The Supreme Court today agreed to hear Mohammed Faizal's plea on Tuesday complaining that he has not been reinstated back to the Parliament despite the fact that his conviction has been suspended by the Kerala High Court order.
A bench headed by Chief Justice DY Chandrachud said that list the matter tomorrow and tagged the petition related to the matter.
Nationalist Congress Party (NCP) leader Mohammed Faizal has moved the Supreme Court stating that even though his conviction has been stayed by the Kerala High Court, he has not been reinstated back to the parliament.
Earlier Kerala High Court suspended the conviction and sentence of Lakshadweep MP and Nationalist Congress leader (NCP) leader PP Mohammed Faizal and three others in a case of an attempt to murder.
Kerala HC passed the order on a plea of Faizal and others challenging a trial court's order at Lakshadweep in an attempt to murder case. Faizal filed the application seeking to suspend the 10-year imprisonment. Earlier, the Kavaratti Sessions Court had convicted four persons, including Faizal.
Thereafter, The UT Administration of Lakshadweep has moved the Supreme Court challenging the Kerala High Court order, which suspended the conviction of Lakshadweep MP and Nationalist Congress leader (NCP) leader PP Mohammed Faizal in a case of attempt to murder.
In the plea, the Union Territory of Lakshadweep has challenged the impugned interim order dated January 25, 2023, passed by the High Court of Kerala at Ernakulam. Through the impugned interim order, the High Court has suspended the conviction and sentence imposed on Mohammed Faizal by the Sessions Court, Kavarthi, Union Territory of Lakshadweep, till the disposal of the criminal appeal.
The High Court has also suspended the sentence of imprisonment of other accused till disposal of the appeal.
Earlier, the Kavaratti Sessions Court had convicted four persons, including Faizal for committing offences punishable under Indian Penal Code (IPC) sections143, 147, 148, 307, 324, 342, 448, 427, 506 read with 149 relating to offences relating to rioting, attempt to murder, violence, kidnapping.
They were all sentenced to undergo 10 years of rigorous imprisonment and were also directed to pay a fine of Rs one lakh each for attempting to murder Padanath Salih, the son-in-law of former Union Minister PM Sayeed in relation to a political controversy during the 2009 Lok Sabha elections.
The UT Administration of Lakshadweep, in the plea, said that the consequence of Faizal's conviction by the Ld. Sessions Court, Kavarthi on 11.01.2023 was that by operation of Article 102(1)(e) of the Constitution read with Section 8(3) of the Representation of the People Act, 1951, the Respondent, who was an elected Member of Parliament from Lakshadweep Constituency, stood disqualified by operation of law from the date of conviction and the Lok Sabha Constituency of Lakshadweep stood vacated.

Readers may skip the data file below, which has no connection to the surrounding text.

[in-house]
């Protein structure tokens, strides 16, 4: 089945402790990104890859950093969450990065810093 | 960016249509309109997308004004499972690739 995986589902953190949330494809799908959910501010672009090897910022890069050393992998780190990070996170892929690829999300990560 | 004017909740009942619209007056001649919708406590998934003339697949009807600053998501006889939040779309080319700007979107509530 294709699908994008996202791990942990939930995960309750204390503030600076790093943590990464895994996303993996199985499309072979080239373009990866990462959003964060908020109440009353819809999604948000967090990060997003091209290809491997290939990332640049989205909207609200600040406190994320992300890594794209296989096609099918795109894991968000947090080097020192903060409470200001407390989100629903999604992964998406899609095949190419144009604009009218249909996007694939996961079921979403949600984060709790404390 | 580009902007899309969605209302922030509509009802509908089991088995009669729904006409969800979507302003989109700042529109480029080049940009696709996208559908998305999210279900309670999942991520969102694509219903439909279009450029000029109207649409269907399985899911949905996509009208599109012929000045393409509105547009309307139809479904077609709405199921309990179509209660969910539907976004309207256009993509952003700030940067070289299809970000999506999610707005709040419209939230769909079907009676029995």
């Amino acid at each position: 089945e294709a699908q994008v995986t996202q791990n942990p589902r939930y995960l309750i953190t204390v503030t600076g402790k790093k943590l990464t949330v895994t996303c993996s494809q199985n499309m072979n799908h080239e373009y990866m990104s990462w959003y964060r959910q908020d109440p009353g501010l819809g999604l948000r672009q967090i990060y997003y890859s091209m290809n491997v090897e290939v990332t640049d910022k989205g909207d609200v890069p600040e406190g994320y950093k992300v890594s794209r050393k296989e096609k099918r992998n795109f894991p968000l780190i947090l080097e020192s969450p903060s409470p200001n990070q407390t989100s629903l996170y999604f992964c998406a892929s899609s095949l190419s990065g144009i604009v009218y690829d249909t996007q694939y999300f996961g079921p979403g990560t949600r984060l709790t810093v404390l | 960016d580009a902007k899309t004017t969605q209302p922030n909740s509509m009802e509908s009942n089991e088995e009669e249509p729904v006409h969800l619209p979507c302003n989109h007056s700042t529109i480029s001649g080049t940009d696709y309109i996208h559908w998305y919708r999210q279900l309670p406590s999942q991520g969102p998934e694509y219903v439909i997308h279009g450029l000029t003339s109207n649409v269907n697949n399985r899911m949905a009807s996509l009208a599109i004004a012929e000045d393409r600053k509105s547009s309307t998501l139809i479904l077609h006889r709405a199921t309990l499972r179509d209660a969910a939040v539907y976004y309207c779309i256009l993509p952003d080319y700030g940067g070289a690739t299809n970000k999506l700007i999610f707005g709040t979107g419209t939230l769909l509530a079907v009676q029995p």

The Lok Sabha Secretariat had issued a Notification dated 13.01.2023 to the same effect in terms of Article 102(1)(e) of the
Constitution of India read with Section 8 of the Representation of the People Act, 1951, i.e. by virtue of the conviction of the Faizal, he stood disqualified as a member of Lok Sabha representing Lakshadweep Parliamentary Constituency of the Union Territory of Lakshadweep.
Pursuant to this disqualification, the Election Commission of India issued a Press Note dated 18.01.2023 deciding to hold bye-elections to fill the vacancy in the Parliamentary Constituency of Lakshadweep on 27.02.2023.
However, by the impugned interim order dated 25.01.2023, the High Court has suspended the conviction and sentence of the Respondent for offences including Section 307 IPC where the punishment of 10 years rigorous imprisonment was imposed and suspended the sentence of the accused.
The administration said that the interim impugned order has suspended the conviction of the Respondent, only on the basis
of consequences of an election, which are totally irrelevant to the entire issue. Section 389 CrPC for the purposes of suspension of conviction does not envisage the ground that was referred by the High Court while passing the impugned interim order, the UT said.
"That the principles of democracy, purity of elections and decriminalisation of politics have all been accepted and acknowledged by the High Court but ignored by the Hon'ble High Court while passing the interim impugned order," UT said.
"That the High Court has ignored the object and spirit of Section 8(3) of the Representation of the People Act, 1951 and Article 102(1)(e) of the Constitution. In the entire impugned interim order, there is no iota of discussion on the suspension of sentence, especially when the Respondent No.1 to 4 (accused persons) have been convicted under Section 307 IPC," the UT said in its plea.
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